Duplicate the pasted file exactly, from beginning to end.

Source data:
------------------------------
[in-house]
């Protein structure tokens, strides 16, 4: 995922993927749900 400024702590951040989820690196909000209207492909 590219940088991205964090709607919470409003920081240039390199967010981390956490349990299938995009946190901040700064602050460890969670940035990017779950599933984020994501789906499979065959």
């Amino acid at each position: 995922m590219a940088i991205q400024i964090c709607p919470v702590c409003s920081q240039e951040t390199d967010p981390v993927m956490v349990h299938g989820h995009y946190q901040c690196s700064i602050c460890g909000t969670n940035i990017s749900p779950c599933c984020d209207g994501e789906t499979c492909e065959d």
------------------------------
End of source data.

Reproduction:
[in-house]
């Protein structure tokens, strides 16, 4: 995922993927749900 400024702590951040989820690196909000209207492909 590219940088991205964090709607919470409003920081240039390199967010981390956490349990299938995009946190901040700064602050460890969670940035990017779950599933984020994501789906499979065959």
């Amino acid at each position: 995922m590219a940088i991205q400024i964090c709607p919470v702590c409003s920081q240039e951040t390199d967010p981390v993927m956490v349990h299938g989820h995009y946190q901040c690196s700064i602050c460890g909000t969670n940035i990017s749900p779950c599933c984020d209207g994501e789906t499979c492909e065959d």